27 September 2013: Fast forward and rewind to our Origins

Origins is the EU co-funded project that will celebrate the 2013 Researchers Night on 27 September. For the first time, a webcast produced at CERN, UNESCO in Paris and the National Institute for Astrophysics (INAF) in Bologna, Italy will bring cosmologists and particle physicists to the stage. They will take us on a journey both back to the origins of our Universe and forward to the future scientific achievements that we expect to unveil its mysteries.


“The two infinities have never been so close” reads the motto of Origins, the international project led by the CERN Communication Group and selected by the European Union to receive funds under the seventh Framework Programme. “With the discovery of the Higgs boson at CERN in 2012 and the results on the Cosmic Microwave Background radiation recently published by the Planck collaboration, researchers have made progress towards solving some of the most profound mysteries of the Universe we live in. With Origins we want to celebrate the thousands of scientists who are finally harvesting the fruit of their research with such amazing achievements,” says the Origins project leader Paola Catapano, a member of the CERN Communication Group.

The project will feature “speed-dating” meetings between scientists and the public, and a show broadcast live on the web in English from Geneva, in French from Paris and in Italian from Bologna. “The three locations will be virtually connected throughout the show but each venue will have different guests and will organise satellite events for the local public,” says Paola.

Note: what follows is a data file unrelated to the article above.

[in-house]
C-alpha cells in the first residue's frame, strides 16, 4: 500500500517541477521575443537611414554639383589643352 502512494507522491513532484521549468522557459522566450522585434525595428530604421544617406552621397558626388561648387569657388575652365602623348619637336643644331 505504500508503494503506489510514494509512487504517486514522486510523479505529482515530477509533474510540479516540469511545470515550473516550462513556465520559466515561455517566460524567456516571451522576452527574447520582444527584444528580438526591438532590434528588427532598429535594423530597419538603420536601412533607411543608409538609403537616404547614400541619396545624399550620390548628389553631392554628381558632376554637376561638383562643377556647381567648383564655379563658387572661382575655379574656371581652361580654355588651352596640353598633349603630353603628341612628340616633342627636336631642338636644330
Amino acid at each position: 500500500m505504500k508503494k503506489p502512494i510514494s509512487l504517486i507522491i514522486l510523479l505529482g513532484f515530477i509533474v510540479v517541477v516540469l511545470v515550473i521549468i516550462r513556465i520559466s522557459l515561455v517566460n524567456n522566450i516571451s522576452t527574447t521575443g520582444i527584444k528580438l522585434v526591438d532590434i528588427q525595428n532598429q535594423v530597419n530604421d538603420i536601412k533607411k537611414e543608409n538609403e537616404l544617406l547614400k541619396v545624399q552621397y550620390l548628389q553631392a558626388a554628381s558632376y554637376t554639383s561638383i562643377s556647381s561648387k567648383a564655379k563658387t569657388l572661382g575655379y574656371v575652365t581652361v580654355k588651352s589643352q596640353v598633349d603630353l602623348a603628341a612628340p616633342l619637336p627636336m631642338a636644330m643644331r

The Origins show will see the participation of Nobel laureates as well as young researchers involved in projects carried out at CERN, ESA and  ESO and at national institutes such as INAF, which is co-ordinating the events in Italy. “Origins will be the main event organised for the Researchers Night in Bologna,” explains Luca Valenziano, a cosmologist at INAF and the 2013 event coordinator for Italy. “We will welcome renowned scientists from different fields to the stage to talk about their present and future research projects. Several artistic interludes, including a performance by a youth orchestra from Leipzig, will make the webcast even more enjoyable. The public will be involved throughout the programme and will take part in discussions with a scientific panel in person and also through the social media that we have set up for the event.”

The Paris event promises to be no less exciting, with the whole show to be held at UNESCO's headquarters. “We will involve our permanent delegations as well as scientists and artists to make a great event, which will feature international scientific cooperation amongst researchers and the importance of science education and its cultural and emotional dimensions,” says Sonia Bahri, Chief of Science Policy and Reform Section, Natural Sciences Sector at UNESCO.

Origins’s rich programme of events at three venues and in three languages is available on the website. To find out more about Origins, send an e-mail to origins.2013@cern.ch.

To make sure you stay up to date with Origins’s latest news and updates, follow it on the social networking channels: Facebook, Google Plus and Twitter.

by Antonella Del Rosso